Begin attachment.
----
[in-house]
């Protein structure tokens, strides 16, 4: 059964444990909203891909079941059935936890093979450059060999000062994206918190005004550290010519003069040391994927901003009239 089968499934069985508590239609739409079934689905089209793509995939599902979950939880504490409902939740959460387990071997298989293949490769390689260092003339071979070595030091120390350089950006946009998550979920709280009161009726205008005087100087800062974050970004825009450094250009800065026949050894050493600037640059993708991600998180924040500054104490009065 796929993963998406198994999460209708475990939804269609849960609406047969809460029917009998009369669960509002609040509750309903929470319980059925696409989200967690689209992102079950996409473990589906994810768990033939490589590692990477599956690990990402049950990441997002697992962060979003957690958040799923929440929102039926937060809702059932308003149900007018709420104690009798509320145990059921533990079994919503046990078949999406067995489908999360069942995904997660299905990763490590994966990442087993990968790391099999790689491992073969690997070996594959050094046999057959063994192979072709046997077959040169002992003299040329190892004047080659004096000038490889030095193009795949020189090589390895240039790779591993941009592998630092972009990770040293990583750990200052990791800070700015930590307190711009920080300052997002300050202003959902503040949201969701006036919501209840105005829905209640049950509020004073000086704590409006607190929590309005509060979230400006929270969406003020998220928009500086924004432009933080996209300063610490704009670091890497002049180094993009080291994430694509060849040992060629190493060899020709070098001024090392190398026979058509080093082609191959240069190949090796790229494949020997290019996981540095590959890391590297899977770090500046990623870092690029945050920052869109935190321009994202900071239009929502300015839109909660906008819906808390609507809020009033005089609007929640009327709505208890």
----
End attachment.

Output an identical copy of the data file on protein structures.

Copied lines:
[in-house]
């Protein structure tokens, strides 16, 4: 059964444990909203891909079941059935936890093979450059060999000062994206918190005004550290010519003069040391994927901003009239 089968499934069985508590239609739409079934689905089209793509995939599902979950939880504490409902939740959460387990071997298989293949490769390689260092003339071979070595030091120390350089950006946009998550979920709280009161009726205008005087100087800062974050970004825009450094250009800065026949050894050493600037640059993708991600998180924040500054104490009065 796929993963998406198994999460209708475990939804269609849960609406047969809460029917009998009369669960509002609040509750309903929470319980059925696409989200967690689209992102079950996409473990589906994810768990033939490589590692990477599956690990990402049950990441997002697992962060979003957690958040799923929440929102039926937060809702059932308003149900007018709420104690009798509320145990059921533990079994919503046990078949999406067995489908999360069942995904997660299905990763490590994966990442087993990968790391099999790689491992073969690997070996594959050094046999057959063994192979072709046997077959040169002992003299040329190892004047080659004096000038490889030095193009795949020189090589390895240039790779591993941009592998630092972009990770040293990583750990200052990791800070700015930590307190711009920080300052997002300050202003959902503040949201969701006036919501209840105005829905209640049950509020004073000086704590409006607190929590309005509060979230400006929270969406003020998220928009500086924004432009933080996209300063610490704009670091890497002049180094993009080291994430694509060849040992060629190493060899020709070098001024090392190398026979058509080093082609191959240069190949090796790229494949020997290019996981540095590959890391590297899977770090500046990623870092690029945050920052869109935190321009994202900071239009929502300015839109909660906008819906808390609507809020009033005089609007929640009327709505208890």